1. Limited time only! Sign up for a free 30min personal tutor trial with Chegg Tutors
    Dismiss Notice
Dismiss Notice
Join Physics Forums Today!
The friendliest, high quality science and math community on the planet! Everyone who loves science is here!

Absorbance of UV light by glass

  1. Sep 19, 2009 #1
    Hi, I'm doing an investigation into the absorbance of UV light by glass of varying thickness (constant density and standard type of glass) for an assigment. However, we're not actually supposed to carry out the investigation due to time constraints, so we're meant to make up the numbers ourselves. This would be easy if I was doing a topic such as projectile motion. However, in this case I have literally no idea what figures I should include. Could anyone please help get me started by suggesting some increments of glass thickness that would demonstrate a particular relationship? I assume the graph (absorbance % against glass thickness) would plateau off at a certain point because I've heard many people say that you can still be sunburnt no matter what kind of glass it is.
  2. jcsd
  3. Sep 19, 2009 #2


    User Avatar
    Science Advisor

    Since this is homework, rather than give you the answer, I'll just give you a few hints:

    The Beer-Lambert Law, or Beer's Law, or a few other permutations deals with absorption of light through a medium as the light passes through said medium:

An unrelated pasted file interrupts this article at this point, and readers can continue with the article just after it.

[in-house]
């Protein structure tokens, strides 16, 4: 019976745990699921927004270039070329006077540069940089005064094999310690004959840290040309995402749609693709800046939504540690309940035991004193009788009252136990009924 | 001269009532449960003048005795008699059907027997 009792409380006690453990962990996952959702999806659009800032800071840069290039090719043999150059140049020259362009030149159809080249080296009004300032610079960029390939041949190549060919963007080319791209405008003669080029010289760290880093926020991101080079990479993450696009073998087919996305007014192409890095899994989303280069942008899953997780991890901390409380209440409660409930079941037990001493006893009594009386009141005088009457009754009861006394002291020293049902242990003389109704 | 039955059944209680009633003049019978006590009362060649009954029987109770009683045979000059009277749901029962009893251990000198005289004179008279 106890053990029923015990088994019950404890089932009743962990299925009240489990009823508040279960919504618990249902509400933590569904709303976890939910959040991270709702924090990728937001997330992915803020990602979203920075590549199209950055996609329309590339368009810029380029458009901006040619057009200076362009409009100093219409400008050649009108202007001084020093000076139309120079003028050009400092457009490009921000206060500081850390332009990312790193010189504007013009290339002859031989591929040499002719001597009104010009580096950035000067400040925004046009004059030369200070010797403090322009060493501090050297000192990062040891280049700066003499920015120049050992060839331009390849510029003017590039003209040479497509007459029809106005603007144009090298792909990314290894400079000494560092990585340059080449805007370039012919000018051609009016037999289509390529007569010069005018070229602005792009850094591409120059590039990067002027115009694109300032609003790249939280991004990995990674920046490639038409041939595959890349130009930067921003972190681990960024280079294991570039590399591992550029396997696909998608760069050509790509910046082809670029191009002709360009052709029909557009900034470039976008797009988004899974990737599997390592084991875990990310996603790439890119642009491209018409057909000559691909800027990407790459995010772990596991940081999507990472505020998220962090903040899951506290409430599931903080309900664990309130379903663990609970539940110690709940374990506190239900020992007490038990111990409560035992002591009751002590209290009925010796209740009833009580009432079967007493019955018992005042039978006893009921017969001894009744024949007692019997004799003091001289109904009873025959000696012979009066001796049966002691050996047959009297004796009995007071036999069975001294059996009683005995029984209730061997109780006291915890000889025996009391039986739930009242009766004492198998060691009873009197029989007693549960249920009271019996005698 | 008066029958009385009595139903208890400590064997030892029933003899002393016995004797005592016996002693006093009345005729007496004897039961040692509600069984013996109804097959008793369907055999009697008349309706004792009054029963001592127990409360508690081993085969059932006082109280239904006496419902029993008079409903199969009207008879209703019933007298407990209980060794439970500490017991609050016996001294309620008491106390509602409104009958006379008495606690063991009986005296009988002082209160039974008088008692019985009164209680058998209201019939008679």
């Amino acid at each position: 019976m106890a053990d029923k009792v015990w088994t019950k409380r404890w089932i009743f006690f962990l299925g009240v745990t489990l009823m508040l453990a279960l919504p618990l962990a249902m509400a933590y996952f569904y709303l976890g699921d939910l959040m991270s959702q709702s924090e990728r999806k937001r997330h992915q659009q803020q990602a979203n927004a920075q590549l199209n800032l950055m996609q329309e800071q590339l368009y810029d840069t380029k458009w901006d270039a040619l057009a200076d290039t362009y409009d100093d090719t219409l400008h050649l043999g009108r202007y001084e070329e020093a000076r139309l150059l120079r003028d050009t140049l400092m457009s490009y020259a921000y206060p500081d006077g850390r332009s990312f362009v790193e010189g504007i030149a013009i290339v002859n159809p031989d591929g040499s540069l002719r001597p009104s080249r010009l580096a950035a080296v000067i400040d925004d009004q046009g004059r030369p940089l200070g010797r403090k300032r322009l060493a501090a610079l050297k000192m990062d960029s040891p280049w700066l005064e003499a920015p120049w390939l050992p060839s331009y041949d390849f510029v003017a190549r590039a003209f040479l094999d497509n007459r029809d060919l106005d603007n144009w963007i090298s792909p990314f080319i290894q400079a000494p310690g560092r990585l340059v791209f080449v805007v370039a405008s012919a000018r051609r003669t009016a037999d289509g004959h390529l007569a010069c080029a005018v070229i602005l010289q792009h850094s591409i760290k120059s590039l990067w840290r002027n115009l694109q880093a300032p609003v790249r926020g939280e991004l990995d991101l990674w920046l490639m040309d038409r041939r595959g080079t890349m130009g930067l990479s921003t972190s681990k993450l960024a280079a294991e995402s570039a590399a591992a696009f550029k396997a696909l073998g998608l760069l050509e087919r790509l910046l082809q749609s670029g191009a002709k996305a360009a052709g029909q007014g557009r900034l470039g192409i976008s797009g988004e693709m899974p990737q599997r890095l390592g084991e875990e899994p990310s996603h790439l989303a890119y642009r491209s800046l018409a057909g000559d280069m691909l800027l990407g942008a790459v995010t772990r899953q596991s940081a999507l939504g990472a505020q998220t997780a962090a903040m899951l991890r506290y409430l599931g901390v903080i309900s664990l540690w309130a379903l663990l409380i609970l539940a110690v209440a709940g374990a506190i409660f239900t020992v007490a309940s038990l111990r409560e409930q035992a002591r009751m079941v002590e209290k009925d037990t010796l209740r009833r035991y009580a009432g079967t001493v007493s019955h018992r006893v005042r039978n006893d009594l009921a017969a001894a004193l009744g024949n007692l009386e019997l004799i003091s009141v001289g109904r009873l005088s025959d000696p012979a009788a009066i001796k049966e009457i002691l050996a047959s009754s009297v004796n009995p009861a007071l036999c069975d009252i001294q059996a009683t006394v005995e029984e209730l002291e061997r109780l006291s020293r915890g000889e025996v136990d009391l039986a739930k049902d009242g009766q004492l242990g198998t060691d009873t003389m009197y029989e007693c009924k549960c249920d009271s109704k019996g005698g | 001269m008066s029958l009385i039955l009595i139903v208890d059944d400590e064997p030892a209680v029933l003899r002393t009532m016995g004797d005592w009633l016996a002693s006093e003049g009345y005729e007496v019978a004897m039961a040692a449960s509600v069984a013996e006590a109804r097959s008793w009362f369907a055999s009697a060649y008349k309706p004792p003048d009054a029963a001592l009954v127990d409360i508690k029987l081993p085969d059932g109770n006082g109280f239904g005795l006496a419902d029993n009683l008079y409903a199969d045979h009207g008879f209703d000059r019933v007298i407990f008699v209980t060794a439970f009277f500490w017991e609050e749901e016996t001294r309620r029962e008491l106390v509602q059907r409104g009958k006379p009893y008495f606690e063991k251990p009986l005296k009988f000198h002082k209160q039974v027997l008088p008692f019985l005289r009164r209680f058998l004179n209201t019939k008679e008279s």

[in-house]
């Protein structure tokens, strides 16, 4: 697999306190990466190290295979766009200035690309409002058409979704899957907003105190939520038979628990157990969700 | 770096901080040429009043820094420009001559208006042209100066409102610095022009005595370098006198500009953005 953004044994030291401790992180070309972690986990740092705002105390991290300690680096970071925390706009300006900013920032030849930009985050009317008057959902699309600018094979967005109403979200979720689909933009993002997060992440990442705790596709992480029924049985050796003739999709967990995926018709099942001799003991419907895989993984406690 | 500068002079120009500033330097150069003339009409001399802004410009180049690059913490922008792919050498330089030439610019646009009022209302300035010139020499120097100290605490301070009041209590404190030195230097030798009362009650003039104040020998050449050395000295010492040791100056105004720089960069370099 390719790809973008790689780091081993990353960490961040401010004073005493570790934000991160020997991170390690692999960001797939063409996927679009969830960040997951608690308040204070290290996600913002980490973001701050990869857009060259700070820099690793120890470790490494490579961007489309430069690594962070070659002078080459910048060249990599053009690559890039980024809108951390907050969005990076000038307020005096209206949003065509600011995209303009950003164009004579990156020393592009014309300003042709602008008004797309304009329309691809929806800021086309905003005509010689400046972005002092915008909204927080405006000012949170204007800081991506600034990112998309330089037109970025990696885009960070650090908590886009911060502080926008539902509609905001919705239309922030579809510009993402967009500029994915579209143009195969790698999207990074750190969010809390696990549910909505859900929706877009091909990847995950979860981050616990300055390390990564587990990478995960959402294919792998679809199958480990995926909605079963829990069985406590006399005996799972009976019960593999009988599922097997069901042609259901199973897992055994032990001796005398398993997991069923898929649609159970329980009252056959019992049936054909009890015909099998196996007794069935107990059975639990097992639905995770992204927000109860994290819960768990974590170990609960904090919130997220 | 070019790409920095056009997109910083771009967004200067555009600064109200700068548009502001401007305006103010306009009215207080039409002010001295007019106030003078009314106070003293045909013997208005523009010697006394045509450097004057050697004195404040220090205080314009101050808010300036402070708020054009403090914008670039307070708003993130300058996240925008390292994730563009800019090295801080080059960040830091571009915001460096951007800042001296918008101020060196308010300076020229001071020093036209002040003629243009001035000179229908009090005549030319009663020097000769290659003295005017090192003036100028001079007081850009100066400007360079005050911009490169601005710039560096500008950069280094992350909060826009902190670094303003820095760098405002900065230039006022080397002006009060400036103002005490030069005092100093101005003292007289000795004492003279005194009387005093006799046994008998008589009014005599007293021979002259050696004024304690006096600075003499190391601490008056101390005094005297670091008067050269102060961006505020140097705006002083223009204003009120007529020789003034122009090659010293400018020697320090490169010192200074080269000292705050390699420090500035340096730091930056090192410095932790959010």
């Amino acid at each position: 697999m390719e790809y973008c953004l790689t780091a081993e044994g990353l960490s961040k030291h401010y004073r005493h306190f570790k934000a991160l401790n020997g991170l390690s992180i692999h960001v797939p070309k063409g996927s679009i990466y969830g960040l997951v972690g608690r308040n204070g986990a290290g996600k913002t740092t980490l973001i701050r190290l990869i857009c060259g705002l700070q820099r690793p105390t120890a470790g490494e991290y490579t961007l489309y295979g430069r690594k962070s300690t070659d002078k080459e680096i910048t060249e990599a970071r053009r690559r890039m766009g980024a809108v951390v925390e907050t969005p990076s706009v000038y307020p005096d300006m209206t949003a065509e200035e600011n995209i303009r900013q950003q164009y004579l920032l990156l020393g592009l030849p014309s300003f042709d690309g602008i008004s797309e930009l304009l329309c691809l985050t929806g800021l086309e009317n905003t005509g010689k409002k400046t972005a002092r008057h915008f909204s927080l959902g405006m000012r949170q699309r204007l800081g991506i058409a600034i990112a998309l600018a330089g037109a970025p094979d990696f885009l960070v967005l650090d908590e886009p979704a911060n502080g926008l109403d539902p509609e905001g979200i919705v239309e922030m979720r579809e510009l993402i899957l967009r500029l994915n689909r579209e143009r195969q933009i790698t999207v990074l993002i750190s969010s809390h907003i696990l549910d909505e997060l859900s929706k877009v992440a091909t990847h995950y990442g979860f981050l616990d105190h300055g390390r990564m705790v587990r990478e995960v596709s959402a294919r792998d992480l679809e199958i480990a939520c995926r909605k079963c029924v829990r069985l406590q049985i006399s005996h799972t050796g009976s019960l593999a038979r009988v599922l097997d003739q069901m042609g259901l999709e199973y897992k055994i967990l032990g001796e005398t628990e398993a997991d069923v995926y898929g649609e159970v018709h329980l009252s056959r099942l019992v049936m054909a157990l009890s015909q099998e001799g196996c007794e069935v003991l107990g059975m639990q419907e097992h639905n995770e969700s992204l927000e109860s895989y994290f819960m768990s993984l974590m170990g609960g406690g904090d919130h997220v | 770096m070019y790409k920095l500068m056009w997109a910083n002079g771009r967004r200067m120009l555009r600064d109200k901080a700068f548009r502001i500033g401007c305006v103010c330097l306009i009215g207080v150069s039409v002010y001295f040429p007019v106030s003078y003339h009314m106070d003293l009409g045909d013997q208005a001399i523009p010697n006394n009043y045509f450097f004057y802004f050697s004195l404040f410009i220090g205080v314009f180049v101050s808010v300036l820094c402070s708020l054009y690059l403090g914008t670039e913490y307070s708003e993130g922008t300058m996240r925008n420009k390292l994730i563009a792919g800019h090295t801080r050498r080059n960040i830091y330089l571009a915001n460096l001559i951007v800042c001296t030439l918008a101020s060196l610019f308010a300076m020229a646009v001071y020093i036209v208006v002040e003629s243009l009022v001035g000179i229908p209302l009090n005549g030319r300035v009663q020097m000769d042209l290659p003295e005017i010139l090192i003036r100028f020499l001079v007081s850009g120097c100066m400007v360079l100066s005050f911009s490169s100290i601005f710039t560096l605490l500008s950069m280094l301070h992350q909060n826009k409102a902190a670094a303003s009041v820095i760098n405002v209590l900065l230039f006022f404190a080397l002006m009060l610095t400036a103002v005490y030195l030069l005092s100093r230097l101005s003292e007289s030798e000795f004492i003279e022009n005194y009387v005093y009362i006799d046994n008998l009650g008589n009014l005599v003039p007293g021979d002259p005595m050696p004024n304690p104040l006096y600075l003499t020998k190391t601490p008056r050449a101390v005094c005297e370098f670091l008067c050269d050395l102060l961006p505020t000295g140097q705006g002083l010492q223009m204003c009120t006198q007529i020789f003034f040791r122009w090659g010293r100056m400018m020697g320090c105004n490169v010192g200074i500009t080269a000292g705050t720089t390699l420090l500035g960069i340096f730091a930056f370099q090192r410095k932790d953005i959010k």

You'll note that one of the formulations involves the absorption coefficient [itex]\alpha[/itex] which is elaborated on further down in the article. Part of that elaboration is the extinction coefficient [itex]\kappa[/itex].

    The extinction coefficient of some glasses (including plain-jane soda lime glass) is given here (no idea whether or not they're right, however):
    http://www.colostate.edu/orgs/SEAL/research/IAM/iamv2/manual.txt [Broken]

    Keep in mind that this is probably for a visible colour, and when dealing with real glass and UV light, the approximation given for absorption coefficient is probably going to differ a fair bit from the 'real' value (which I can't easily find anywhere on the internet)

    EDIT: Disclaimer, I am not an optics guy.
    Last edited by a moderator: May 4, 2017
  4. Sep 19, 2009 #3
    So there's not really any practical way of working this out unless I actually carry through with the experiment? This is high school standard so I assume I don't need to go into such great detail. Could anyone provide me with a hint as to when the absorbance plateaus off which I can base my 'results' on?
    Last edited by a moderator: May 4, 2017
Share this great discussion with others via Reddit, Google+, Twitter, or Facebook